What’s the Difference Between Breastmilk and Formula?
It's one of the first big decisions you'll make as a new mom: help that baby to latch, or pop open a tiny formula bottle? (For some women, there is no choice— their body or baby makes the decision.) But how exactly does nature's milk differ from the store-bought stuff, and what does it mean for you and your little? We spoke with family physician Rallie McAllister, MD, MPH, coauthor of The Mommy MD Guide to Your Baby’s First Year (and a mom of three who fed her babies a mix of breastmilk and formula) about the pros and cons of each. How to feed your little is a super personal decision—we’ll milk cheers whichever plan works out for you.
The Perks of Breastmilk
Got a bump? Odds are you've heard the words ‘breast is best.’ The American Academy of Pediatrics recommends women feed their babies breastmilk (a power combo of carbs, protein and fat doctors like to call 'liquid gold') exclusively for the first six months of baby's life because it performs some high-quality magic: breastmilk contains immune-boosting antibodies that protect baby from getting sick, it can lower his or her risk of obesity, diabetes, and allergies, and breastfeeding—even for just two months—has been shown to reduce a baby’s risk of SIDS (Sudden Infant Death Syndrome) by half. (The option to pop baby on the breast whenever and wherever hunger strikes can be key to avoiding sudden meltdowns, too.) Moms also score big from breastfeeding: churning out milk burns an extra 500 calories or so a day, triggers a chemical release of oxytocin that helps you relax, and can reduce your risk of breast cancer, ovarian cancer, and type 2 diabetes.
Reality check: as perfect as breastmilk is, 60 percent of moms don’t breastfeed for as long as they’d like to. Turning into an all-day-cafe for your baby can be super time consuming and painful for some women (hello latch issues, clogged ducts, cracked nipples, and infections like mastitis). And while that physical tie to baby offers a next-level bonding experience, it also means you're on the clock more than your co-parent. (Around 3 a.m., having boobs can start to feel super unfair.) For those heading back to work, there’s the often hefty cost of a pump, storage bags, nursing bras and pads to tally up, plus the stress of trying to pump between meetings (or—gulp—leaking in the middle of one).
Food for Thought
Sharing even just a little bit of that liquid love is better than none at all, says McAllister. Colostrum (the super thick, golden-colored milk that comes in the first few days after delivery) creates a powerful coating on baby’s stomach and intestines to ward off germs, helps prevent jaundice, and can make it easier for baby to pass that tar-like first poop called meconium.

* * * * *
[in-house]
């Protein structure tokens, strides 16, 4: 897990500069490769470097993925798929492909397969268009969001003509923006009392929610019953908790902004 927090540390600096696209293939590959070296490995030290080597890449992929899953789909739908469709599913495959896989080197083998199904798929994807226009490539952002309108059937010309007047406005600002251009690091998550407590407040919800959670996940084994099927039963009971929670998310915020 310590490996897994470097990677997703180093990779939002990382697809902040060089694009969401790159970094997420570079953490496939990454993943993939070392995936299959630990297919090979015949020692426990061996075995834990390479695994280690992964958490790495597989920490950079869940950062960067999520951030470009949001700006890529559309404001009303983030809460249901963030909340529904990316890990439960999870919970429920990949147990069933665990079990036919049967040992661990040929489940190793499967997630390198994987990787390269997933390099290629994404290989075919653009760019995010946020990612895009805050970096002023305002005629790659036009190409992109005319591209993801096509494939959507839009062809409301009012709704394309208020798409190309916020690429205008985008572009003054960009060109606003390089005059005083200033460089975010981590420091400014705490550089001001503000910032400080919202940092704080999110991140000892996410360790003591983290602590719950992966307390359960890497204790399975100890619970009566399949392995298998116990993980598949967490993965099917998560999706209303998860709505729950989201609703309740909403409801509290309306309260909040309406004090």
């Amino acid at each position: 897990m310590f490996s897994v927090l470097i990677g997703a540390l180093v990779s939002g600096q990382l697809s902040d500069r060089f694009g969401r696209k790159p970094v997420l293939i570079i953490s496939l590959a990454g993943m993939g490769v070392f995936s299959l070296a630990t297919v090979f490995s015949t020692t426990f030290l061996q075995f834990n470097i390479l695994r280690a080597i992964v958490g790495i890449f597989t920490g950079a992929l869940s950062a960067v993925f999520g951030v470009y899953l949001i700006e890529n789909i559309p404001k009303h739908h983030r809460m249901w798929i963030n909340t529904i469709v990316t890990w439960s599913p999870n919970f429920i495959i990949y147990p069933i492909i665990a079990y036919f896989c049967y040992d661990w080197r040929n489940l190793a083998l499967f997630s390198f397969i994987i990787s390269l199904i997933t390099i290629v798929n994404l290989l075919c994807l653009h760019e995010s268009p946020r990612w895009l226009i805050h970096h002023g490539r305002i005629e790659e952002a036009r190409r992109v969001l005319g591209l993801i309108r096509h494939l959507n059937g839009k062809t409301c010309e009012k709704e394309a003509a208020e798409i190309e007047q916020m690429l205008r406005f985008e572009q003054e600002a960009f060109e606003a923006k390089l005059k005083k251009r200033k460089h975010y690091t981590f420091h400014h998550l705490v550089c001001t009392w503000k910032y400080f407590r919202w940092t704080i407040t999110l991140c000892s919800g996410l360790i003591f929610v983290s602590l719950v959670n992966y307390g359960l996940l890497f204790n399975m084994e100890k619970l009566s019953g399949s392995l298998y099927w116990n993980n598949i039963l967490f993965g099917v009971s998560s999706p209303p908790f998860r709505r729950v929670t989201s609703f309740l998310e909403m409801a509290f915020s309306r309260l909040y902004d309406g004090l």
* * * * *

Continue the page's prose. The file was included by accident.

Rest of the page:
The Perks of Formula
Let’s get this out of the way: “Infant formula is safe and totally nutritious,” says McAllister. All formula (which is essentially cow’s milk that's been tweaked to mimic breastmilk) sold in the United States has to meet strict standards set out by the FDA—meaning you never have to worry if baby’s getting enough nutrients critical to his or her growth, regardless of the brand. (Formula fed babies don’t have to supplement with Vitamin D like breastfed babies do, either.) Some babies sleep better after a bottle of formula, which takes longer to digest than breastmilk and can keep them full for longer, and if your little has a dairy allergy or is struggling with reflux, special formulas can help ease their belly woes. A priceless perk: bottle feeding can help equalize parenting duties and gives your co-parent a chance to bond with baby, too, says McAllister. (Ideally during that 3 a.m. shift.)
There’s no getting around it—baby formula just doesn’t pack the magic, disease-fighting antibodies breastmilk contains. And because formula takes longer to digest, bottle-fed babies may battle more gas and constipation. Formula can be costly (some organic brands may set you back over $100 a month), meanwhile washing and sterilizing bottles can feel like a full-time job.
Food for Thought
If you can’t breastfeed, or find it’s not for you, your baby will be better than ok. “Baby formulas are a completely acceptable, doctor-approved, and time-tested alternative to breastfeeding. Two out of three moms give their babies formula in baby’s first year,” says McAllister. (No research shows formula-fed babies take a hit when it comes to health or achievement in the long run, either.) At the end of the day, if your baby is fed and snuggled, you're both doing great.